We hypothesized that the lack of p38 activity recovered from cells treated with H2O2 or PGJ2 was the result of reversible oxidation of p38, as detected using the PROP procedure. To test this hypothesis, cells were treated with combinations of sorbitol, H2O2, or PGJ2 as before. Aliquots of these samples were immunoblotted to assess p38 expression and phosphorylation (Figure 6A), and the remaining lysate used for in vitro p38 kinase assay. We divided the bead-bound immune complexes into two aliquots before assay; one aliquot was treated with 10 mM DTT at room temperature for 30 minutes, while the other aliquot did not receive DTT. In vitro kinase assay was performed using phosphorylation of the ATF2 substrate as the readout (Figure 6B).
HeLa cells grown in 35 mm wells were treated with 100 µM PGJ2 for 1 hr or 10 mM H2O2 for 30 min. At 20 min prior to harvest, the indicated wells were treated with 0.4 M sorbitol to activate p38. In vitro kinase assays measuring phosphorylation of ATF2 were performed. Samples were divided in two and immune complexes containing p38 treated in vitro with 10 mM DTT for 10 minutes at room temperature. Panel A. Samples prepared for the reactivation experiment showed activating phosphorylation of p38 (top) and equal expression total p38 (bottom panel) similar to Figure 2. Panel B. In vitro kinase assay showed that DTT did not activate the unstimulated p38 (Sample 1, negative control) while DTT treatment did increase the already strong activity resulting from hyperosmotic sorbitol treatment (Sample 6, positive control). Sorbitol-stimulated p38 activity was inhibited by both H2O2 (compare Samples 6 and 5, without DTT, p = 0.007) and PGJ2 (compare Samples 6 and 3 without DTT, p = 0.05). DTT treatment completely restored PGJ2-treated, sorbitol stimulated p38 (Sample 3, compare to sample 6) and partially restored p38 inhibited by H2O2 (Sample 5). The immunoblot (top) is representative of three independent experiments used for the quantification (bottom).
DTT treatment of p38 from untreated cells did not increase activity (sample 1), and had only minor effects on the mildly activated p38 from cells treated with PGJ2 alone (sample 2). However, DTT treatment of p38 from cells treated with both sorbitol and PGJ2 (sample 3) strongly (2.5 fold) activated p38 compared to the p38 that was not treated with DTT. In fact, DTT restored 104% of the p38 activity from the PGJ2/sorbitol sample (sample 3) compared to DTT-treated p38 from cells treated with sorbitol but no oxidants (sample 6). Thus, in vitro exposure to DTT completely restores the activity of p38 inhibited by PGJ2.
DTT treatment also increased the activity of p38 69% from cells treated with sorbitol alone (sample 6), suggesting that a fraction of phosphorylated p38 remains inactive as a kinase owing to oxidation in cells not exposed to deliberate oxidants, and perhaps that oxidation is a normal consequence of kinase activation. If so, this is not detected in the PROP assay (Figure 2b, lane 2). It may be that oxidation is restricted to the small fraction of p38 that is activated by sorbitol treatment. While DTT treatment also increased activity of p38 recovered from cells treated with H2O2 alone (sample 4) or the combination of H2O2 and sorbitol (sample 5), the amount of activity recovered was reduced (66%) compared to the activity recovered from cells treated with sorbitol alone or sorbitol with PGJ2. Thus, this concentration of H2O2 may induce partially non-reversible inhibitory oxidation of p38.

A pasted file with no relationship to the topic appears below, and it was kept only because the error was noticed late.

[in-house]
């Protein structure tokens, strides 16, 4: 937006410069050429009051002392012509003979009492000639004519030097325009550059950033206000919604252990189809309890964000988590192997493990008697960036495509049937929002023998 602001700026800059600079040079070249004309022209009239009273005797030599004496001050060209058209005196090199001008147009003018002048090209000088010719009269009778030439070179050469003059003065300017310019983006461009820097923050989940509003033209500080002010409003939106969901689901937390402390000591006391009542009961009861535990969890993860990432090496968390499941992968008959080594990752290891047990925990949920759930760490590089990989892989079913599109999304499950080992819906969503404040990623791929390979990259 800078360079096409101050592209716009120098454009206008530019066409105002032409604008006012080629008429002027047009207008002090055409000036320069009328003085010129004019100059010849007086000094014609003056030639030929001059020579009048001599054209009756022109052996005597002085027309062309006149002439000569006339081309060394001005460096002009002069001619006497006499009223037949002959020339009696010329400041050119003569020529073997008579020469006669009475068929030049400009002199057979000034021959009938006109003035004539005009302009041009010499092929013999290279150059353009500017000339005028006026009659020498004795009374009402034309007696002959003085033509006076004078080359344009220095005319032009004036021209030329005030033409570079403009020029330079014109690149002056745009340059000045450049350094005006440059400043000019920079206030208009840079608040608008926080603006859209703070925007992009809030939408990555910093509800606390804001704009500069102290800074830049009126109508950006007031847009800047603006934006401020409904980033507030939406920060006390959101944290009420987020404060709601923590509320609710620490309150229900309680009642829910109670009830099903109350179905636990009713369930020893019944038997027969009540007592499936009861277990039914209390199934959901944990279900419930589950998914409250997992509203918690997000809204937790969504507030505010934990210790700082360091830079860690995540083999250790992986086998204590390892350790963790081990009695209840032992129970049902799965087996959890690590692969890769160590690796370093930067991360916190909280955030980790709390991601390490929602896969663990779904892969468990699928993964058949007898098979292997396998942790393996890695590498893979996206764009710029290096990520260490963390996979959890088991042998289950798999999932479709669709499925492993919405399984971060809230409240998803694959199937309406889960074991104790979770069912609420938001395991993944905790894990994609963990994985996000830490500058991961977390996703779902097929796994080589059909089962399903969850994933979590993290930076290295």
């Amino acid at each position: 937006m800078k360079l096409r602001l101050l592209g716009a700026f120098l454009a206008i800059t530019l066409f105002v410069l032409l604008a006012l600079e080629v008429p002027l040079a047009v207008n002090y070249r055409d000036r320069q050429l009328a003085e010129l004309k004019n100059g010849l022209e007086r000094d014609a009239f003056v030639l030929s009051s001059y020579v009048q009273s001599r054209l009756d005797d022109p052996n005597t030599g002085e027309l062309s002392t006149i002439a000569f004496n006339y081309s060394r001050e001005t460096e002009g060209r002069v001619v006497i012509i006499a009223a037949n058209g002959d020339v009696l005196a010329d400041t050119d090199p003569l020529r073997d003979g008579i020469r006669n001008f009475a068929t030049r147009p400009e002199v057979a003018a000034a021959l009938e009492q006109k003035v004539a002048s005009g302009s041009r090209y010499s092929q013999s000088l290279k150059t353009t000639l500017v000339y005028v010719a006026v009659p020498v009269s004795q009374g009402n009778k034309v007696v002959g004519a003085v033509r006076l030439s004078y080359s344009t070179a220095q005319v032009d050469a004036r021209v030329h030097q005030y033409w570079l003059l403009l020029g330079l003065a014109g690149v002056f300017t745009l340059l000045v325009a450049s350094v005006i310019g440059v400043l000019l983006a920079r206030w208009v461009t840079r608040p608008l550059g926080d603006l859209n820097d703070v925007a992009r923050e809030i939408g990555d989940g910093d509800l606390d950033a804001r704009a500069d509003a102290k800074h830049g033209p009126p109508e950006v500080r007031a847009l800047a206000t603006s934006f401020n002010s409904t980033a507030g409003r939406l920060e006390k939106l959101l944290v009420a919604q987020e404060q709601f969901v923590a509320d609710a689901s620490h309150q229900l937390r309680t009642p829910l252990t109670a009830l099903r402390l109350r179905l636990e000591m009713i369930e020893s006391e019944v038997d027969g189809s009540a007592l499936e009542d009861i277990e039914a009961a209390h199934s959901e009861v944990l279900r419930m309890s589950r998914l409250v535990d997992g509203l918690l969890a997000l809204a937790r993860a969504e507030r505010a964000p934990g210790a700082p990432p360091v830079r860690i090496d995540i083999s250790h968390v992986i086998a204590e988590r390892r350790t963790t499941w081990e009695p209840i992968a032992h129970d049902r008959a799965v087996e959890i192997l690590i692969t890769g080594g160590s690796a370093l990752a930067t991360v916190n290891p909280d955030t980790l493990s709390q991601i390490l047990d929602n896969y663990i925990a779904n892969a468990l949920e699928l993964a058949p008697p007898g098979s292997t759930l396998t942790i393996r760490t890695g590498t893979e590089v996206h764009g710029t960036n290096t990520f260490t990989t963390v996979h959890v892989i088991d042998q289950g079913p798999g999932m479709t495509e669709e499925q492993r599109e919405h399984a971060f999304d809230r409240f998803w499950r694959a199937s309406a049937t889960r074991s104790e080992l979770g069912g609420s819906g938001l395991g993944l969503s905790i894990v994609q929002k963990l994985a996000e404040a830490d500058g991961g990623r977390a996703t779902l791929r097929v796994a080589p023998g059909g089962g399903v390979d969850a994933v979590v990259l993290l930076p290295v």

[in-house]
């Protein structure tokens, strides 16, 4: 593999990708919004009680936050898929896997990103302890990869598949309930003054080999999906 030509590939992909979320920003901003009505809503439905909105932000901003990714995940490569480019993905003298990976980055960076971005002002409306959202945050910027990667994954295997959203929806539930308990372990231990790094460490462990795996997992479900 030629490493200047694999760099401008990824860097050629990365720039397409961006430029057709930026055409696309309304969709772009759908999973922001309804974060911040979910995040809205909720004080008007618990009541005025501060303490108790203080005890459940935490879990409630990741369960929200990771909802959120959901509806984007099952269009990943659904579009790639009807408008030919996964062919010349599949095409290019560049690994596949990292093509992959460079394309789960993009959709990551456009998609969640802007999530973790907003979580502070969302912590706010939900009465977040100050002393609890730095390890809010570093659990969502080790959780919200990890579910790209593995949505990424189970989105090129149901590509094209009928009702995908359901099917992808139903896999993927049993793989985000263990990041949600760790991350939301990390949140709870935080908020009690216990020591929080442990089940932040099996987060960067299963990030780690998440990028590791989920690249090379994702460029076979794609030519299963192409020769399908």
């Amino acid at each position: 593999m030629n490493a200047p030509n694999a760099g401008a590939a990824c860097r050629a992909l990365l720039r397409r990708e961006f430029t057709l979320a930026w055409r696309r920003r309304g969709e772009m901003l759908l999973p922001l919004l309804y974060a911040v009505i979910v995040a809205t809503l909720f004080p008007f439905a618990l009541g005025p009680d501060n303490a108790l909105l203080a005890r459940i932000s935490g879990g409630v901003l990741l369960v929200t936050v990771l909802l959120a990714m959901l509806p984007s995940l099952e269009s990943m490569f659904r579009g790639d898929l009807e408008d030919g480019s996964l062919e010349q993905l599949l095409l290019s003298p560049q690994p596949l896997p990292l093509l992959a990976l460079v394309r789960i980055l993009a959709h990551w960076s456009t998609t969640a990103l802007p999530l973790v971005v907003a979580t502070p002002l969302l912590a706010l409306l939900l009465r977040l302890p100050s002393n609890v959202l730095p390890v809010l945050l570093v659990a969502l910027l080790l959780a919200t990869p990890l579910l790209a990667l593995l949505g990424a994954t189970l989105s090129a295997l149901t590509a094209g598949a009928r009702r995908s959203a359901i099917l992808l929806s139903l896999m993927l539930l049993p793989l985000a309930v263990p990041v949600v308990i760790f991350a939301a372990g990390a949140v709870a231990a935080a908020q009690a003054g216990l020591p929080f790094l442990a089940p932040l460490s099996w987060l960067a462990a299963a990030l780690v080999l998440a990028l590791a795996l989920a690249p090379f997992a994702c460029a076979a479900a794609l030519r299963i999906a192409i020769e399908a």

Mapping of p38 oxidation sites
The p38 protein kinase has 4 cysteine residues, none of which are predicted to be disulfide bonded. We constructed mutants of p38 containing cysteine-to-serine substitution of all 4 cysteine residues (C4S), four mutants in which each individual cysteine is mutated to serine, as well as four mutants in which single cysteines were added back to the 4CS mutant individually. We tested proteins encoded by each of these mutants for reversible oxidation induced by PGJ2, using PROP. Each of the mutant p38 proteins with individual cysteine to serine substitutions was still oxidized after exposure of cells to PGJ2 as measured by PROP, suggesting that oxidation occurred on more than one cysteine residue (data not shown). Analysis of the mutant p38 proteins in which individual cysteines were added back to the 4CS mutant allowed us to assess the oxidation at each cysteine residue after PGJ2 treatment. Summary results averaging three experiments are shown in Figure 7a. Oxidation of the 4CS mutant protein was not detected, as expected. The mutants with only individual cysteine residues retained weak or strong oxidation, depending on the cysteine residue, with C119 and C162 oxidized to an extent greater than residues C211 and C39. Thus, to the extent that these variant proteins reflect the activities of the natural p38, we conclude that the major sites of reversible oxidation are C119 and C162. The mutant proteins with only a single cysteine residue did not retain catalytic activity, so it was not possible to confirm the anticipated effects on activity using these mutants.